Saturday, September 03, 2005

A Midsummer Night's Dream: Reflection Papers

Paper 1: drive, docs, pub

The subplot of “A Midsummer Night’s Dream” (if one can distinguish what is a subplot and what is a main plot), is of interest.  I am referring to Peter Quince, Nick Bottom, and company.  Certainly it is one of the funniest parts of the play, and although the whole play is humorous, I enjoyed the scenes that contained these six best.
Of course it is of additional interest because it is a play within a play.  Shakespeare, as a playwright, and sometimes actor (and director?) seems to be having a little fun with people he may know or have interacted with.
The question I wonder is: is Shakespeare engaging in some good natured, self-depreciating humor, or is he taking a shot at some other plays and playwright’s he considers inferior.  Obviously, a lot hinges on this question.  If Shakespeare is belittling his co-workers, he comes off as arrogant and conceited.  (Not a pleasant way to think of the man, although perhaps the terms are a bit harsh.  A lot of artists are very confident of their own work, and this comes of as arrogance).  If Shakespeare is making fun of himself, obviously the opposite is true.
Perhaps Shakespeare identifies with Peter Quince, who, although a bad playwright, must see his work wrangled by his co-workers.  Flute seems to be unable to learn the pronunciation of words, Bottom breaks character and talks to the audience, actors miss their cues, and egos interfere with the project.  (The most obvious example of this last one is Bottom wanting to play every role).  Perhaps these were things Shakespeare himself had to put up with as his play was performed.
The good natured, but cynical way in which the play was received perhaps also is reflective of Shakespeare’s problems with audiences.  Although this play certainly deserves to be made fun of, and not so Shakespeare’s works, so perhaps the parallel breaks down here.

Paper 2: drive, docs, pub

In the play, events are re-arranged by the intervention of the supernatural.  Perhaps this is an obvious statement, since that is the whole premise of the play, and what’s more the supernatural figures are also important characters who are themselves involved in what is going on.  Nevertheless, one should not get to caught up in the events to forget that: wait a minute- Demetrius did not like Helena.  Of course, Helena is oblivious to the fact that supernatural powers are at play. However, if she knew Demetrius loved her only because of the love potion, would she still want to marry him?  Given how in love she was with him, I would say yes she was.  However, should she want to marry him?  I do not think I would want to marry someone it took fairy interference in order for them to love me.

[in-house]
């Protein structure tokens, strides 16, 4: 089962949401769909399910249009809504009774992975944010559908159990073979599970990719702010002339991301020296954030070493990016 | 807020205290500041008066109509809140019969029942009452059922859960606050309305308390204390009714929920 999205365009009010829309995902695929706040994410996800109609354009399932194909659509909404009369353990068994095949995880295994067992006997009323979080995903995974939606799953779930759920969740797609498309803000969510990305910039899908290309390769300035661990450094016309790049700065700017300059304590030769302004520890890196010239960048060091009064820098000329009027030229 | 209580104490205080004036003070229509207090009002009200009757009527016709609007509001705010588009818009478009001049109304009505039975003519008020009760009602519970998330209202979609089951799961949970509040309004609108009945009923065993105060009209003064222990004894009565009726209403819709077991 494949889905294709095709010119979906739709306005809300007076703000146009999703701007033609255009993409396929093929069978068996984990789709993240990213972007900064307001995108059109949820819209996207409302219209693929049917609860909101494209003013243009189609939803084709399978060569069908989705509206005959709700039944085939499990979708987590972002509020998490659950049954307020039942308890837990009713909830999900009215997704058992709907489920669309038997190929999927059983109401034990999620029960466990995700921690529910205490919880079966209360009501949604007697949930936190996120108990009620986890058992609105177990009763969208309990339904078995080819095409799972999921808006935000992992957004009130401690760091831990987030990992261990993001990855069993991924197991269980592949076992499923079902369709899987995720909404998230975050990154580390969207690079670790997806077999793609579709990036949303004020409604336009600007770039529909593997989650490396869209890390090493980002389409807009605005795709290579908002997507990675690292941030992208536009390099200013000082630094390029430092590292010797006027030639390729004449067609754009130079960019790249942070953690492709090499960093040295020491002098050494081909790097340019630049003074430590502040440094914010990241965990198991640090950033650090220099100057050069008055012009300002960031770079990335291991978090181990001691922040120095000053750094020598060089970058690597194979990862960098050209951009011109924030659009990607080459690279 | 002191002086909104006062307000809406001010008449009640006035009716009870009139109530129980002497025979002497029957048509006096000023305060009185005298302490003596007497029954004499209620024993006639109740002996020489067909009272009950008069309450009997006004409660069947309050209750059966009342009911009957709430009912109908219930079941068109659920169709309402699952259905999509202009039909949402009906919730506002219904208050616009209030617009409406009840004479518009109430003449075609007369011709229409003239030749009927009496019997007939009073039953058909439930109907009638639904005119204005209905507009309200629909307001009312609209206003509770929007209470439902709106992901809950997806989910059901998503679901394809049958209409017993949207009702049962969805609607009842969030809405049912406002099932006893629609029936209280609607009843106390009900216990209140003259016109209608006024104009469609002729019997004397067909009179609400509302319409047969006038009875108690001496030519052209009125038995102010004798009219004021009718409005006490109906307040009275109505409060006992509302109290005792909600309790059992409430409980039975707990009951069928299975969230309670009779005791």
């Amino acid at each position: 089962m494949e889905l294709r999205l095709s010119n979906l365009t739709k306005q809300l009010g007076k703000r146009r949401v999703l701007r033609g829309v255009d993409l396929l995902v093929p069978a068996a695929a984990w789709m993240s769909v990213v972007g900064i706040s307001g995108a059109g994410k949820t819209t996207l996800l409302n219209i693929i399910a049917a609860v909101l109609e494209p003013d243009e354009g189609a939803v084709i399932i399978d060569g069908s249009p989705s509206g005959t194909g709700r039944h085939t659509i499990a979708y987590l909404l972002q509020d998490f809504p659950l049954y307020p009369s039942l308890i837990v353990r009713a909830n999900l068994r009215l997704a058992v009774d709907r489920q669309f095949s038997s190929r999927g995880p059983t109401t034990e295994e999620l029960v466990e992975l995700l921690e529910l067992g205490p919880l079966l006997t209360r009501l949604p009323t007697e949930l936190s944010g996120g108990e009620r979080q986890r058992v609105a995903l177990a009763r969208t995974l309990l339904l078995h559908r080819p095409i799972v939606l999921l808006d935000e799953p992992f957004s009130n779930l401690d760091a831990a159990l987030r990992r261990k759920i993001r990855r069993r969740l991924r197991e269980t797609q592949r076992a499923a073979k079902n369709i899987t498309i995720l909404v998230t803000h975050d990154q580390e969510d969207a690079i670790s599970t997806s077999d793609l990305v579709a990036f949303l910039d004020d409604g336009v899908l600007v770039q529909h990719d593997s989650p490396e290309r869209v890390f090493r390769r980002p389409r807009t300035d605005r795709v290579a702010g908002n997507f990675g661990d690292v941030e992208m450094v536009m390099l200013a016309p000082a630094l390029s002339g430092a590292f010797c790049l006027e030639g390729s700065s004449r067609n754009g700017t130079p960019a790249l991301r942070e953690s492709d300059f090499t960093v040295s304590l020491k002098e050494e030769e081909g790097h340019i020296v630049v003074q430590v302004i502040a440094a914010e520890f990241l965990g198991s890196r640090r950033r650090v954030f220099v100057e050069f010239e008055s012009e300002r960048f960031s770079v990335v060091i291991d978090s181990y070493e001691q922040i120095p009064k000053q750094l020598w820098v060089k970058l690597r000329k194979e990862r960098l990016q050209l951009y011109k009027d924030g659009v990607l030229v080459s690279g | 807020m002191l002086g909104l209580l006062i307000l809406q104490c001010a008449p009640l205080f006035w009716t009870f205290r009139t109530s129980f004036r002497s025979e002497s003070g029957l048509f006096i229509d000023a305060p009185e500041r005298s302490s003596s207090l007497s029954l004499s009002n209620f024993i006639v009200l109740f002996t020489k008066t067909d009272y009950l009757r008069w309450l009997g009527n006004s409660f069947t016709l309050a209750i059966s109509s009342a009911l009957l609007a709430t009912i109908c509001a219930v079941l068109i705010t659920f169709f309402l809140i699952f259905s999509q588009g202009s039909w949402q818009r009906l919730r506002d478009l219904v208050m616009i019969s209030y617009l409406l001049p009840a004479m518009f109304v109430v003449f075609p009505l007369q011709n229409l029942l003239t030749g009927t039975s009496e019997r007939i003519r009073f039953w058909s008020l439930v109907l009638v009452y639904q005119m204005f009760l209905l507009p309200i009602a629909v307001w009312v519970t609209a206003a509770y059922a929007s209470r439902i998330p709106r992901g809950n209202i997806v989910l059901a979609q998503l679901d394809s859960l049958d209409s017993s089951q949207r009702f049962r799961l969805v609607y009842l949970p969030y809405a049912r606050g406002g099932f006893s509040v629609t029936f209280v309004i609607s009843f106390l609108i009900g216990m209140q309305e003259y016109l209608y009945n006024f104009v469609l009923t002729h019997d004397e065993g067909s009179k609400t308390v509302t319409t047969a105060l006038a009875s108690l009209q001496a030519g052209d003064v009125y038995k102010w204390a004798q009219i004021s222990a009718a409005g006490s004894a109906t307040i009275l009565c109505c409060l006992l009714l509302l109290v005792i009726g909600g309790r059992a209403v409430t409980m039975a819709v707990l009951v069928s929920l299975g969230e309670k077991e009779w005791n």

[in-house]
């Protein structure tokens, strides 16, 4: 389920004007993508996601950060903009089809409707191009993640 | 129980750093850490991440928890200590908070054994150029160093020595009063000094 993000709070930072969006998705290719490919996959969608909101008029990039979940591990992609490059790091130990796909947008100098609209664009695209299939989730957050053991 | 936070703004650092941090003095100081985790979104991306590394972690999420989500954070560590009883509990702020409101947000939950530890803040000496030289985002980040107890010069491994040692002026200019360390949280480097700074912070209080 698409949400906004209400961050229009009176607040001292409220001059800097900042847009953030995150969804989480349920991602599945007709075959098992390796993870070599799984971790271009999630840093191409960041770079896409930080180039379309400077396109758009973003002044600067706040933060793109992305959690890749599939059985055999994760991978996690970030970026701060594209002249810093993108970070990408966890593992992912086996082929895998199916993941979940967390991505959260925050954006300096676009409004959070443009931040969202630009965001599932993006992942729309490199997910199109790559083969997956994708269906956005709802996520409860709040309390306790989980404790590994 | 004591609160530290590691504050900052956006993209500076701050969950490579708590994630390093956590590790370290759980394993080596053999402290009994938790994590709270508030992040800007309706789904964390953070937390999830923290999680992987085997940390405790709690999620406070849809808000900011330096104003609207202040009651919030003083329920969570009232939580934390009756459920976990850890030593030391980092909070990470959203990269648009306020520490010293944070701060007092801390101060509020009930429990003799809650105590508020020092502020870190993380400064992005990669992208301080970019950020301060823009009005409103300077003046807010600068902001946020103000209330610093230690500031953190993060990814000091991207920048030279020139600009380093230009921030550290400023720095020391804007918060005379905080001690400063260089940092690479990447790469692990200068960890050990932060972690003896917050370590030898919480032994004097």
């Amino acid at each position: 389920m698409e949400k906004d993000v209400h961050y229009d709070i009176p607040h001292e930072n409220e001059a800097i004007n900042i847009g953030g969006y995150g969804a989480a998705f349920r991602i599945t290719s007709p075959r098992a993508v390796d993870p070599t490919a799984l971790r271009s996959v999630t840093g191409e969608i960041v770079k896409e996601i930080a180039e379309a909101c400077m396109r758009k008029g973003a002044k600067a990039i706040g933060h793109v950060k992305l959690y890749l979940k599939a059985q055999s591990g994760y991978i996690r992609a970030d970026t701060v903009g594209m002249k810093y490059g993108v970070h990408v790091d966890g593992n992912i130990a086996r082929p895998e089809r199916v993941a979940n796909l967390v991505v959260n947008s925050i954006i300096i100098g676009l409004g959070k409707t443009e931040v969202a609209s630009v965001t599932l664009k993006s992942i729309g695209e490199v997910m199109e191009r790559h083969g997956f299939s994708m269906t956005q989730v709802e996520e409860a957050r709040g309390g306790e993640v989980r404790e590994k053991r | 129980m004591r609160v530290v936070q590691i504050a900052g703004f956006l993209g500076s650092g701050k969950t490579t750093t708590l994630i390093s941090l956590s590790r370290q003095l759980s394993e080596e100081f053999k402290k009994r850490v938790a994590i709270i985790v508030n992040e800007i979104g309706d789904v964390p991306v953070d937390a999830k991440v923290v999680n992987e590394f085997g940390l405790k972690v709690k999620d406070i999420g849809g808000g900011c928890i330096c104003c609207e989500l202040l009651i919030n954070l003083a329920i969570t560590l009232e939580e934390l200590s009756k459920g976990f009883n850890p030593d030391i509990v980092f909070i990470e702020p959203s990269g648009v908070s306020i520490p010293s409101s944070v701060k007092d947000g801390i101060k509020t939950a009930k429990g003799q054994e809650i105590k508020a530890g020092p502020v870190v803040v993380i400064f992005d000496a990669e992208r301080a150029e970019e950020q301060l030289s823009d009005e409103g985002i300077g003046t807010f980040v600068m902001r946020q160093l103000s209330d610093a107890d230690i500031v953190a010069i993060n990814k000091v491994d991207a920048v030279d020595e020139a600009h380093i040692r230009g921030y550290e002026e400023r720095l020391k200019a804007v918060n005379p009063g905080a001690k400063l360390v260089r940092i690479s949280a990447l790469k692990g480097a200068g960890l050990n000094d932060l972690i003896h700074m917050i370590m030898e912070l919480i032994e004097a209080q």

So what would have happened if the Fairies had never intervened.  Well, perhaps only Shakespeare knows, but here is a guess.
Hermia and Lysander are out in the woods, and Demetrius is looking for them, with Helena nipping at his heels.  It would be a rather boring play if Hermia and Lysander made it to Lysander’s aunt’s house unhassled.  However, since we are already messing with Shakespeare’s work, what is to stop us from giving this play a happy, but boring ending?  Well, since Helena found Lysander and Hermia once, let us assume she would do it again.  When Lysander wakes up this time, he is under no spell.
Naturally, the first thing Lysander wants to know is what Helena is doing in the woods.  Helena is, of course, reluctant, but eventually reveals she has disclosed their secret to Demetrius.  Lysander and Hermia are furious, and yell at poor Helena.  However, since the woods are a dangerous place for Helena to be on her own, they invite her to join them on their trip.  Helena does not really want to go so far from Athens, but agrees anyway.  Helena leaves little notes for Demetrius though, hoping he will find them.  Demetrius picks up on the notes and tracks down the traveling three.
When Demetrius finally catches up to them, harsh words are exchanged between him and Lysander, and he challenges Lysander to a duel.  Lysander is on the verge of killing Demetrius, when Helena’s pleas entice him to let Demetrius live.  For this kindness, Demetrius responds by stabbing Lysander in the back.  Demetrius then thinks he is free to marry Hermia, but the hapless bride only commits suicide.  Helena’s love is still unrequited, and once she realizes what she has done, she becomes deathly ill and dies.  Demetrius is executed by Theseus for the death of Lysander, the tragedy of a Midsummer Night’s Dream is complete.

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